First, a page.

Speed read: mental health in schools – IPPR report
Ofsted should inspect schools’ mental health provision more frequently, says a report published today by a leading policy think tank.
Secondary schools are facing a “perfect storm” of mental health problems and early intervention in schools should be a government priority, according to the Institute for Public Policy Research (IPPR) report on mental health in schools, which is also calling for half a billion pounds to be earmarked in NHS budgets for school provision.
The report identifies four barriers to improvement, which – in addition to beefed-up inspections – include a lack of funding and schools’ mental health commissioning expertise, and the quality of school counselling services.
More specifically, it says secondary schools should receive one day per week of on-site mental health support from NHS specialists, rising to two days per week by 2022/23, which the government has said they agree with in principle.
However, the IPPR identifies cuts to mental health services as a problem, saying the value of the ‘early intervention’ allocation received by local authorities fell from £3.2 billion per year in 2010/11 to £1.4 billion in 2015/16.
The government has responded by saying the IPPR figures do not take into account the £1.4 billion investment over this parliament.
Schools Week has summarised the key findings and recommendations of the report:
Four barriers to improvement
1. Schools lack funding for mental health provision
2. Schools often lack internal expertise to commission mental health support effectively
3. Inconsistent quality of mental health support (particularly school counselling) available to schools
4. Ofsted isn’t adequately monitoring schools’ mental health provision
1. More funding for mental health provision in schools
All secondary schools should receive one day per week of on-site mental health support from NHS specialists, rising to two days per week by 2022/23. This should be funded by the health service but delivered in schools.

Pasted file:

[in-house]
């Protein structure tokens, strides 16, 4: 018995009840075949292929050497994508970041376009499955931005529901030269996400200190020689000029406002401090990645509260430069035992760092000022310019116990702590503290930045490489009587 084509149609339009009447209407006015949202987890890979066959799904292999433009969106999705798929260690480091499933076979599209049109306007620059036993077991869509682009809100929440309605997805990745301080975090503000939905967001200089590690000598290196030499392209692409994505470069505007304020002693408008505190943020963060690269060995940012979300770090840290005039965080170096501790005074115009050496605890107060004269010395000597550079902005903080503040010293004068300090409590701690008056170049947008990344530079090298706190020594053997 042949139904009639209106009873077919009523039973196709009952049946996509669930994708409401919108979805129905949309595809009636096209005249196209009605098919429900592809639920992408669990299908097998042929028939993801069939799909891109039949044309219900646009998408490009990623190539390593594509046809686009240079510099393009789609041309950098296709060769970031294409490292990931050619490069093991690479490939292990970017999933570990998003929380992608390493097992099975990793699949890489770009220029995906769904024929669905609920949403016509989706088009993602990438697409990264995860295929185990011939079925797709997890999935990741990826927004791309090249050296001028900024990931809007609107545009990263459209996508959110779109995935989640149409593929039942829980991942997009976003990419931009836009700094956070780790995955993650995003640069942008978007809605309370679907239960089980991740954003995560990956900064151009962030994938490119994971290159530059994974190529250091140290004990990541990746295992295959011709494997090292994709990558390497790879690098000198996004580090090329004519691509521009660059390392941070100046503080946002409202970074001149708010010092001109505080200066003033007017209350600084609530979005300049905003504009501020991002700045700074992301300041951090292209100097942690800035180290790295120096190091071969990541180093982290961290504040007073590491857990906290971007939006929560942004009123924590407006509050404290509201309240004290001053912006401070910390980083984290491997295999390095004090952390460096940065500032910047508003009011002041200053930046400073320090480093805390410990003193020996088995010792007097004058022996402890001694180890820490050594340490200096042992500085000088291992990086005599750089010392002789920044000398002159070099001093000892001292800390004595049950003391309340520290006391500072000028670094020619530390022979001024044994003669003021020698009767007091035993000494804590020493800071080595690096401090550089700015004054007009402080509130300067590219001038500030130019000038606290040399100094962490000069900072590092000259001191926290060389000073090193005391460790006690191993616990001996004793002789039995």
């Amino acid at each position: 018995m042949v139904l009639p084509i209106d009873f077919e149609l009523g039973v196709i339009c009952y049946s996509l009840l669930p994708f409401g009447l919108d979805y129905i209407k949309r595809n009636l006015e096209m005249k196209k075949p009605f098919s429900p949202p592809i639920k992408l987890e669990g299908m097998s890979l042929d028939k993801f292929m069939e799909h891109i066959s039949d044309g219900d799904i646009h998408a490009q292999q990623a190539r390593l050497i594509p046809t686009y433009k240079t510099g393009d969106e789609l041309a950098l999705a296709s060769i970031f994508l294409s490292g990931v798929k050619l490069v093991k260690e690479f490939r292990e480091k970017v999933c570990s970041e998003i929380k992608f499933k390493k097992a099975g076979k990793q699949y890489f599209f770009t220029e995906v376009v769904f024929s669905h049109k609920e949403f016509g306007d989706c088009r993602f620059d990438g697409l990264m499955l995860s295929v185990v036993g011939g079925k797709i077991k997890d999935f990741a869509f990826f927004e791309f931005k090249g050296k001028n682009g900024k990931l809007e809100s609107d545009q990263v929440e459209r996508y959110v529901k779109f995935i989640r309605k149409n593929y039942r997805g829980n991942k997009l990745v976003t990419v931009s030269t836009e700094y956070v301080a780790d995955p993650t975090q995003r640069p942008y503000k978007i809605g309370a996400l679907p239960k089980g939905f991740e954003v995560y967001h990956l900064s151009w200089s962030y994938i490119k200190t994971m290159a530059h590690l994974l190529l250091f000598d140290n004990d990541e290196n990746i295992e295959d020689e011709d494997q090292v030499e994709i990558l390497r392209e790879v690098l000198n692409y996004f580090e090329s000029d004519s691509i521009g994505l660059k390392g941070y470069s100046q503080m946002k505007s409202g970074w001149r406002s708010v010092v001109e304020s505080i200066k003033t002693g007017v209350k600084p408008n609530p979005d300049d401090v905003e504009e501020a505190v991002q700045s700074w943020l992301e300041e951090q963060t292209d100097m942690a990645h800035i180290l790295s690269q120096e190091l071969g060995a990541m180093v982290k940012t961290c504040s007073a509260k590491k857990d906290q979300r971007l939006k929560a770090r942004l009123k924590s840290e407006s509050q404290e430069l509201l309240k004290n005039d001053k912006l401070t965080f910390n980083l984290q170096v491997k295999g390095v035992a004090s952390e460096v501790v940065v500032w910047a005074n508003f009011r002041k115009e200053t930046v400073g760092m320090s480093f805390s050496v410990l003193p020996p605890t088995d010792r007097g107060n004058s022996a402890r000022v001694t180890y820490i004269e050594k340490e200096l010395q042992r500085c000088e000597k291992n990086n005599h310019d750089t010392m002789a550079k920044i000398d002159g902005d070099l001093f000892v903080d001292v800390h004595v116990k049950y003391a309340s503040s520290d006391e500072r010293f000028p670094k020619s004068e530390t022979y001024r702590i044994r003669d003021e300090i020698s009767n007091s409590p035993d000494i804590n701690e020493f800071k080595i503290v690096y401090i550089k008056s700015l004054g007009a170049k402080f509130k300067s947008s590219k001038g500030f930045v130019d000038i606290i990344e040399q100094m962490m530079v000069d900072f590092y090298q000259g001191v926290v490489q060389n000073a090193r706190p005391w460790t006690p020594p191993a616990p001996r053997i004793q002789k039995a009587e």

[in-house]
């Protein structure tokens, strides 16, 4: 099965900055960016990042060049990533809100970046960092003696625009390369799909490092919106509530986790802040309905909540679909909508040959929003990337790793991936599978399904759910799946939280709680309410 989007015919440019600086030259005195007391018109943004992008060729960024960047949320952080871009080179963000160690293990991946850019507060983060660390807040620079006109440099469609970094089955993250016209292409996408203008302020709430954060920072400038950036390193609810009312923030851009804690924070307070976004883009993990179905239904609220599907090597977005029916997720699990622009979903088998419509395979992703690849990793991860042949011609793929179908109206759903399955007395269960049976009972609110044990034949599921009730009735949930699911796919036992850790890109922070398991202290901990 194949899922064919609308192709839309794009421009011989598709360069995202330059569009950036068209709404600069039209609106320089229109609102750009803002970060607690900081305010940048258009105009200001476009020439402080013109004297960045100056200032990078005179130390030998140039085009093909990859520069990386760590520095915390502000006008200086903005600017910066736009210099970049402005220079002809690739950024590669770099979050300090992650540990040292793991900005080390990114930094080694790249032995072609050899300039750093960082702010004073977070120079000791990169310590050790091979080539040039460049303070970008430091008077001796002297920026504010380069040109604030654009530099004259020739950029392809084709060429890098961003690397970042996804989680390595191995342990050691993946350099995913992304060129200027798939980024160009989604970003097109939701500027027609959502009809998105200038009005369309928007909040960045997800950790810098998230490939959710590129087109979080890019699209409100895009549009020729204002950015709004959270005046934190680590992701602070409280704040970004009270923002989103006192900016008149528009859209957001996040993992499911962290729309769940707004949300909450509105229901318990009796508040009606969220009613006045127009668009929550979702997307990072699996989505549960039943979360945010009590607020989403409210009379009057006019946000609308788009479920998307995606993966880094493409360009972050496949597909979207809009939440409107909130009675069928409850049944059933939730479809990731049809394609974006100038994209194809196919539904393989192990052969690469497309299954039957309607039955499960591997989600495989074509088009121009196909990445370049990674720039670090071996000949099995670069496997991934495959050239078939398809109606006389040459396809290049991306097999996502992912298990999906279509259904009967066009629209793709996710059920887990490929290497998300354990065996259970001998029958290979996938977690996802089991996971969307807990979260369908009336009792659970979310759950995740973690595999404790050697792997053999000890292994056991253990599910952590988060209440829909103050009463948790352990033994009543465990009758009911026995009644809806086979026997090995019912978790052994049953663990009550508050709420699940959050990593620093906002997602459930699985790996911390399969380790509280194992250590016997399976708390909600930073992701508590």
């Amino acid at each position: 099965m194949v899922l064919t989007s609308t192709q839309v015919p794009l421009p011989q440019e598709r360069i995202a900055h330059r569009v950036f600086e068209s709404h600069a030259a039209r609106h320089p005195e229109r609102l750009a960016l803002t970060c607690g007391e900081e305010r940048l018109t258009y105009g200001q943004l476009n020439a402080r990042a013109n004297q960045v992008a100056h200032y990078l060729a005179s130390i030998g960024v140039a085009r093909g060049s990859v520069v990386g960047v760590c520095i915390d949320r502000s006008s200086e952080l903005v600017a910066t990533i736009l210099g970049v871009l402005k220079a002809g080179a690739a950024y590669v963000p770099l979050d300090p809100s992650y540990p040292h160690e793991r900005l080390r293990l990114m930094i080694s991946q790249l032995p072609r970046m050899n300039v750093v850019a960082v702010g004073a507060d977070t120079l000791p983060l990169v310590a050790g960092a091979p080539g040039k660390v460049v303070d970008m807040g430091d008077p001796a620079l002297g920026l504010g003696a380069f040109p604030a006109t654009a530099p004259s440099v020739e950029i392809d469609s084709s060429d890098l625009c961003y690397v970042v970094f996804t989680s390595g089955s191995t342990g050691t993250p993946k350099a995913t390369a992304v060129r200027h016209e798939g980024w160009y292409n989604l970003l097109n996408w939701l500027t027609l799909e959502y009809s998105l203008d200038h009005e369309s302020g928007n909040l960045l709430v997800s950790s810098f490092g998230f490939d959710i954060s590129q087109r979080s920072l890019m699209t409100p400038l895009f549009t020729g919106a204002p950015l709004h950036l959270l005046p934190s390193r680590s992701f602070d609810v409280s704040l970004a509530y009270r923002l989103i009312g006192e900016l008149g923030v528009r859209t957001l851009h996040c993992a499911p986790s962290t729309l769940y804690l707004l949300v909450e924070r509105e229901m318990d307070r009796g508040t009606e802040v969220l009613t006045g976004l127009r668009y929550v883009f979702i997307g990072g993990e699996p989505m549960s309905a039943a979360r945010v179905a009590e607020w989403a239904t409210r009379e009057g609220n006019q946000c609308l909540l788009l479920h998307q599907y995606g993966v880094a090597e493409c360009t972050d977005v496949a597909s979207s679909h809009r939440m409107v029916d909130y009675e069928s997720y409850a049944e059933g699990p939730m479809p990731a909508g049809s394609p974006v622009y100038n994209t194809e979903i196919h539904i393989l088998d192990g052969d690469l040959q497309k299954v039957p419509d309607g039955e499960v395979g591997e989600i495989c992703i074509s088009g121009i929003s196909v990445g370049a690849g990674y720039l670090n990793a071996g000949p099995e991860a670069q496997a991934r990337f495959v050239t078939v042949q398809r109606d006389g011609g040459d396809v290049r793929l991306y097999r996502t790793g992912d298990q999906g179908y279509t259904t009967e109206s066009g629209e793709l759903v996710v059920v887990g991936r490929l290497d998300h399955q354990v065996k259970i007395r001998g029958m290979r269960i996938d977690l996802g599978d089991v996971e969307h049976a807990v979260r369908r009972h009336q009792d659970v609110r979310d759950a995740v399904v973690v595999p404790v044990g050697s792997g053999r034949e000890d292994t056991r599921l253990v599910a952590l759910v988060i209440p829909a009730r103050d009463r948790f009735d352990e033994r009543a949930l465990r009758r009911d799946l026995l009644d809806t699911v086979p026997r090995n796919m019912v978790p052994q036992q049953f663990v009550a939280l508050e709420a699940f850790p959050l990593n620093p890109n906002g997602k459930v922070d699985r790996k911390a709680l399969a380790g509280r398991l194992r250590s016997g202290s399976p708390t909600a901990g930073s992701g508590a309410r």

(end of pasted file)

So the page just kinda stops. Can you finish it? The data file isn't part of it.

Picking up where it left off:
Headteachers should top this up from their own budgets, based on pupil need.
Government response: The government said mental health funding has increased to an estimated £11.7bn last year.
2. Improved communication between local health service and schools
All CCGs should be required to convene a regular headteachers’ mental health forum for the local area, so secondary schools can influence funding decisions in a more systematic and meaningful way.
All CCGs should be required to identify ‘beacon schools’, selected according to their pupils’ ability to access high-quality mental health provision. These schools should be used as a means of spreading best practice within local areas.
Government response: A government spokesperson said they agreed that secondary schools are well-placed to act as the hubs from which early intervention provision is delivered by health professionals, and they are working with NHS England to strengthen the links between schools and mental health services.
3. Better school counselling services
Counselling should become a regulated profession, with a clear ‘specialist’ route for working with children and young people in school settings.
There should be a new ‘school-ready’ kite mark that demonstrates counsellors’ specific knowledge on, and experience of, working with children, young people and families in a school setting.
4. Ofsted to inspect mental health provision more regularly
New criteria added to the Ofsted inspection framework in 2015 requires inspectors take schools’ mental health provision into account. But IPPR’s analysis finds that just one third of inspection reports make reference to the mental health and wellbeing of pupils.
The report says Ofsted must ensure that inspectors actually assess schools’ mental health provision according to the changes to the framework that were introduced in 2015/16, and inspect for:
– processes for monitoring pupils’ mental health and identifying at-risk pupils
– an internal triage system, conducted by professionals with mental health expertise
– arrangements for clinical supervision of mental health specialists
– strength of referral pathways to specialist services
– evidence of the effectiveness of school-based interventions
– the strength of schools’ links to CCGs
It says Ofsted should also work with the Care Quality Commission to undertake ‘joint targeted area inspections’ for children and young people’s mental health.
Government response: The government has promised to discuss the report’s findings with Ofsted.